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Monday, 25 January 2021

'Ordinary business' in Senate with impeachment on hold

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'Ordinary business' in Senate with impeachment on hold
'Ordinary business' in Senate with impeachment on hold

U.S. senators, who had expected just weeks ago to be turning their attention to an impeachment trial of President Donald Trump, will kick off the week focussing on "ordinary business," with lawmakers still at an impasse over trial rules.

Zachary Goelman reports.

Senators returning to Congress Monday had expected to turn their attention to the impeachment trial of President Donald Trump.

But a partisan stalemate over how to proceed with that trial has left a question mark over when the process will begin.

The U.S. House of Representatives last month approved charges impeaching Trump for abuse of power and obstructing Congress.

But Democratic House Speaker Nancy Pelosi has yet to send the impeachment articles to the Senate, as her party tries to press Republicans, who control that chamber, to call witnesses in the impeachment trial.

(SOUNDBITE) (English) U.S. HOUSE SPEAKER NANCY PELOSI, SAYING: "We would hope there would be a fair process, just as we hoped they would honor the Constitution.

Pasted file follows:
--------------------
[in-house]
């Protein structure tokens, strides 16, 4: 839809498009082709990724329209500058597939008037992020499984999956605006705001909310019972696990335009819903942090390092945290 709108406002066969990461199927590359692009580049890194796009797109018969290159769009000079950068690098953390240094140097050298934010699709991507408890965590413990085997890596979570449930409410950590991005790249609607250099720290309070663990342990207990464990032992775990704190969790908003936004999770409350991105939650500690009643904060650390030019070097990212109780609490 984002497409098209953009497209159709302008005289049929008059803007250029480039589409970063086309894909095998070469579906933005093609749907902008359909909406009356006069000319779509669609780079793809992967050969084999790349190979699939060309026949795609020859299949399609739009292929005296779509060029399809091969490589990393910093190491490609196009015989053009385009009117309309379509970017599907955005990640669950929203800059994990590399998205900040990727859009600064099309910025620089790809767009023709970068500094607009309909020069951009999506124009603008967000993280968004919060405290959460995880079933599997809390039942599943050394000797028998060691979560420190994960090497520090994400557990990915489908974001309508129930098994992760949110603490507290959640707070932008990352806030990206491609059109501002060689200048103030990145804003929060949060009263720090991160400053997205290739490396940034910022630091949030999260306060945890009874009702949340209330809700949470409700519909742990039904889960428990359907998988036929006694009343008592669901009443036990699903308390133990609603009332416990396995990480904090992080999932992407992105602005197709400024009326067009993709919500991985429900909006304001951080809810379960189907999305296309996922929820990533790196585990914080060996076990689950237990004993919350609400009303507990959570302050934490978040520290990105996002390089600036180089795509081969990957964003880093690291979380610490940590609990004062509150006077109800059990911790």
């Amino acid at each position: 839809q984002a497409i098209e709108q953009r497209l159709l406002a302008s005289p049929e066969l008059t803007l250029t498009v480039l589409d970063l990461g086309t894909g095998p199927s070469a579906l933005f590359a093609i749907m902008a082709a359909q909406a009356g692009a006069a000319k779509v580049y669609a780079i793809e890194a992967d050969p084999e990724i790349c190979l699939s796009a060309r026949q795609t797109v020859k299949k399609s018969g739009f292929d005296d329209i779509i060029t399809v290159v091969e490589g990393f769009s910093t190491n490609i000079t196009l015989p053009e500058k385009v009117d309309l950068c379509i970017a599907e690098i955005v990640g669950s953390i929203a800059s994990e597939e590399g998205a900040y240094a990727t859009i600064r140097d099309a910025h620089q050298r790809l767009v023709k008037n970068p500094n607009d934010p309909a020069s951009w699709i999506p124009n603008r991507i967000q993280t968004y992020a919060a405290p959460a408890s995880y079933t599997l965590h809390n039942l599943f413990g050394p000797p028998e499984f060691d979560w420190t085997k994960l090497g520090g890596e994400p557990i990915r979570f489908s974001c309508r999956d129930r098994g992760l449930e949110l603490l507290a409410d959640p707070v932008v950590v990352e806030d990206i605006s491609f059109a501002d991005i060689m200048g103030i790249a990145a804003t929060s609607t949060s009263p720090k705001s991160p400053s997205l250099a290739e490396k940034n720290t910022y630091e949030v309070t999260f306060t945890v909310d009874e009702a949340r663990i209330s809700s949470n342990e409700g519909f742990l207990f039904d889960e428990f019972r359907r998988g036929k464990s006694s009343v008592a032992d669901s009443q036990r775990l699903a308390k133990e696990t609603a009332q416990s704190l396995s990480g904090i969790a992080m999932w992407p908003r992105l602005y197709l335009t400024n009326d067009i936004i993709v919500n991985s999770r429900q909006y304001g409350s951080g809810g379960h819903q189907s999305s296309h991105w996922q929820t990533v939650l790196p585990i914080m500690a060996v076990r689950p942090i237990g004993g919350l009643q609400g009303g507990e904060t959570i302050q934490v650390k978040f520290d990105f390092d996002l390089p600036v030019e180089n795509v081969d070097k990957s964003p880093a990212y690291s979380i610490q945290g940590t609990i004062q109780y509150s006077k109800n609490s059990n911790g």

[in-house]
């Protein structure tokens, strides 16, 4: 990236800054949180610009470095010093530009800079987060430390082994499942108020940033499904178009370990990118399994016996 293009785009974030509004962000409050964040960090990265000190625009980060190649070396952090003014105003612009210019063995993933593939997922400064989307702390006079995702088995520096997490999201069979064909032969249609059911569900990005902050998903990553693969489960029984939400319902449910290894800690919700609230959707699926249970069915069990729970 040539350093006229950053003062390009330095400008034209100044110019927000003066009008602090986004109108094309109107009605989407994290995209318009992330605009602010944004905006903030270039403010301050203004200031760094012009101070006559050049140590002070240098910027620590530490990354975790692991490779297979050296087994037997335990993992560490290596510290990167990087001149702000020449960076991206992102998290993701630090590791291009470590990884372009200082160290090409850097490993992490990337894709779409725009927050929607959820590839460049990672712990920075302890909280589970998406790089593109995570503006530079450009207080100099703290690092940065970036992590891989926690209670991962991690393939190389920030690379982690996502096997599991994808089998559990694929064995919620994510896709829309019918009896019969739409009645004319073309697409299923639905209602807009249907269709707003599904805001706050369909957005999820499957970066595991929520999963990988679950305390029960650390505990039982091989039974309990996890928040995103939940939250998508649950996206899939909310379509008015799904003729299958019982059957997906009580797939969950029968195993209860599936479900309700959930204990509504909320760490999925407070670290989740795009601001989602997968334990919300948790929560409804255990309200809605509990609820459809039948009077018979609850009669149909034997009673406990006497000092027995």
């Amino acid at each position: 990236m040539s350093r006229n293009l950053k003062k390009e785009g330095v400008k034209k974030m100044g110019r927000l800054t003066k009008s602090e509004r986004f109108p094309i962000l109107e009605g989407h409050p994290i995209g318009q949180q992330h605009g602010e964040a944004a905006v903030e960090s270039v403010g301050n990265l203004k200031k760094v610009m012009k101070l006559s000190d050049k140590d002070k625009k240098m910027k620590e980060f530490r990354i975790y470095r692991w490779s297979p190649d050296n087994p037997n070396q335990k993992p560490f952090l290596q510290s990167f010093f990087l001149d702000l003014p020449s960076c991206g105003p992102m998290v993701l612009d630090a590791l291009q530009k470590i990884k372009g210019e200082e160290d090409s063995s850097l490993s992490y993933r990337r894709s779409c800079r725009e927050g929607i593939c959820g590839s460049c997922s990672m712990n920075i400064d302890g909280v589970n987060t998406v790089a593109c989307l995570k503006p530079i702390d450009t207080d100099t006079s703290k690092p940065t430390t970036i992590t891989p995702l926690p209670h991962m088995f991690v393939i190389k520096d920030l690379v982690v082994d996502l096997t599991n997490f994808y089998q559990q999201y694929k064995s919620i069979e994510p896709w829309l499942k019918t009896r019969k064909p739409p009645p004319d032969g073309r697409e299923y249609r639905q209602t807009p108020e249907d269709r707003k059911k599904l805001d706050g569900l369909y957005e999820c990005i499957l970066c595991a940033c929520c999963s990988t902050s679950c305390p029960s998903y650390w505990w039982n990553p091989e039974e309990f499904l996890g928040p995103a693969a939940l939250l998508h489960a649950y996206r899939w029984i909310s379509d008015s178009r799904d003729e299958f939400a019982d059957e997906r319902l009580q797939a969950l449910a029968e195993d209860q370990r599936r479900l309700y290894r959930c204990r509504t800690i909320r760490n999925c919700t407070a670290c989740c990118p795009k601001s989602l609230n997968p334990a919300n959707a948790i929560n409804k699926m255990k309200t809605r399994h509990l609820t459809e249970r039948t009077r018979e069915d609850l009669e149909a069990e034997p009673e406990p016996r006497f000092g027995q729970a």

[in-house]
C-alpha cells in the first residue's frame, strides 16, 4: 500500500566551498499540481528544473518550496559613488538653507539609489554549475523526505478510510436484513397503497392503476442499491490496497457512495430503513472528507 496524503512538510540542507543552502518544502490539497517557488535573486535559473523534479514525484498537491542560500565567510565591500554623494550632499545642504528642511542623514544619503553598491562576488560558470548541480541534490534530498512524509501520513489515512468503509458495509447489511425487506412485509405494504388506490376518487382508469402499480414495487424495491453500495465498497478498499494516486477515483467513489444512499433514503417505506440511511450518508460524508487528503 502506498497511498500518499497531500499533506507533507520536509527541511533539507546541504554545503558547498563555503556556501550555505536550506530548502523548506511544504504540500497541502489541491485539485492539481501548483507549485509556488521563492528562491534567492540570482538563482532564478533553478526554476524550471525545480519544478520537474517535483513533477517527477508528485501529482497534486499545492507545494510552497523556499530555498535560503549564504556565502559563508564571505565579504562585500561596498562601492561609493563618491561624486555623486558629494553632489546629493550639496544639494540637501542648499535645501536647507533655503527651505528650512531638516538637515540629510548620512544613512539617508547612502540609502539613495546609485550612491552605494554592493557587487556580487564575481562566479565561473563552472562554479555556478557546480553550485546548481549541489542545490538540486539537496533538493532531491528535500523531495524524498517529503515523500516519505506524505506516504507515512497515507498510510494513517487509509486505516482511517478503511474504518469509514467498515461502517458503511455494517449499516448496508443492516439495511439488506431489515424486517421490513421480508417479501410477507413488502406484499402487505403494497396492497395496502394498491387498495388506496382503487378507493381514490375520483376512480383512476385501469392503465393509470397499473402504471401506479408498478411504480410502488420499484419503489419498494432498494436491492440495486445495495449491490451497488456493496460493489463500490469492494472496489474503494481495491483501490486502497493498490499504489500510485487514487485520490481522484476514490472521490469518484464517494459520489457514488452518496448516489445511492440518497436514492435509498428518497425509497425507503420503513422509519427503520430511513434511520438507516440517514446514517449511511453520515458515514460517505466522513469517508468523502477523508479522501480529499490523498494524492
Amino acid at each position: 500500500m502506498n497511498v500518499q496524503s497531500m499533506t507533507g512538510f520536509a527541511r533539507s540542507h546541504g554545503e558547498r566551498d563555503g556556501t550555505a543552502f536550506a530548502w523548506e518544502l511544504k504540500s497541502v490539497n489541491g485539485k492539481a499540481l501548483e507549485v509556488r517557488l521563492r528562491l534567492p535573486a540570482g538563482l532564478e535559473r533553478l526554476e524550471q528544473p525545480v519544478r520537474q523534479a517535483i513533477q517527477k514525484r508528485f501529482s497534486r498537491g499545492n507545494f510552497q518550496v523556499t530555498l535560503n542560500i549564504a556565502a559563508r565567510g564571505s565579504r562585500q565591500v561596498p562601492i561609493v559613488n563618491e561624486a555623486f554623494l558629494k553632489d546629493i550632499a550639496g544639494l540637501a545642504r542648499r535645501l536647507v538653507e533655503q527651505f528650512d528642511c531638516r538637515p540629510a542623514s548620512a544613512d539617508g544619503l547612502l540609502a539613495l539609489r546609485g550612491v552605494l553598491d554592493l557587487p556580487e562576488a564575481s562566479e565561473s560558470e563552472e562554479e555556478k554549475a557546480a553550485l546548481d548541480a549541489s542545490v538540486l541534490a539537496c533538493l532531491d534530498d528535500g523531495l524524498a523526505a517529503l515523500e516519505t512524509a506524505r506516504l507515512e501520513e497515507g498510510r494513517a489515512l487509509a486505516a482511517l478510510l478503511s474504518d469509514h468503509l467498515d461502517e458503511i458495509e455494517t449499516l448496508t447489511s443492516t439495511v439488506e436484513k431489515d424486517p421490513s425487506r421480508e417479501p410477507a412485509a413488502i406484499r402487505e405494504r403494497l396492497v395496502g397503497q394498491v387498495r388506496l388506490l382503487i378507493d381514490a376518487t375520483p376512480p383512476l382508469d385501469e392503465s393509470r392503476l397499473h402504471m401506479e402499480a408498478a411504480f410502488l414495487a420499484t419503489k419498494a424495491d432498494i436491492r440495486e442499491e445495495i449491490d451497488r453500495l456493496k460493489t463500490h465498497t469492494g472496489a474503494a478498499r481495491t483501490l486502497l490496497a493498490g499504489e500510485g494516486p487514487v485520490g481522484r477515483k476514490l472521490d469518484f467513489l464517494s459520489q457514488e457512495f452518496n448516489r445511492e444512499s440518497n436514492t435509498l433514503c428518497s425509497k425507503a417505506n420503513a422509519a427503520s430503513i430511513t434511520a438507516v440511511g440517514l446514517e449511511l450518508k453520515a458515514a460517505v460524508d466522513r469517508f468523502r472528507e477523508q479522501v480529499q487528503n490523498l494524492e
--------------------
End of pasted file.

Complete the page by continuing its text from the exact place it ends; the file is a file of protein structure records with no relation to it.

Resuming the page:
Senate Republican Leader Mitch McConnell has said the trial cannot begin until the charges are formally sent over.

(SOUNDBITE) (English) U.S. SENATE MAJORITY LEADER, MITCH MCCONNELL, SAYING: "It's the Senate's turn now to render sober judgement as the framers envisioned.

But we can't hold a trial without the articles." Not everyone is showing patience with the stalemate: Senator Lindsey Graham, a staunch Trump ally and the top Republican on the Senate Judiciary Committee told Fox New Sunday that his party could change the rules and start the trial anyway.

But McConnell appears to be in no hurry.

Last week he said that without the impeachment articles in hand, the Senate would focus on "ordinary business." Democrats accuse Trump of trying to pressure Ukraine to probe one of the president's domestic political opponents.

Trump denies wrongdoing.

The earliest the House could act would be Tuesday when it reconvenes.

House Intelligence Committee Chairman Adam Schiff, one of the leaders of the push for impeachment, told CNN on Sunday that "the desire is to get a commitment from the Senate that they're going to have a fair trial."


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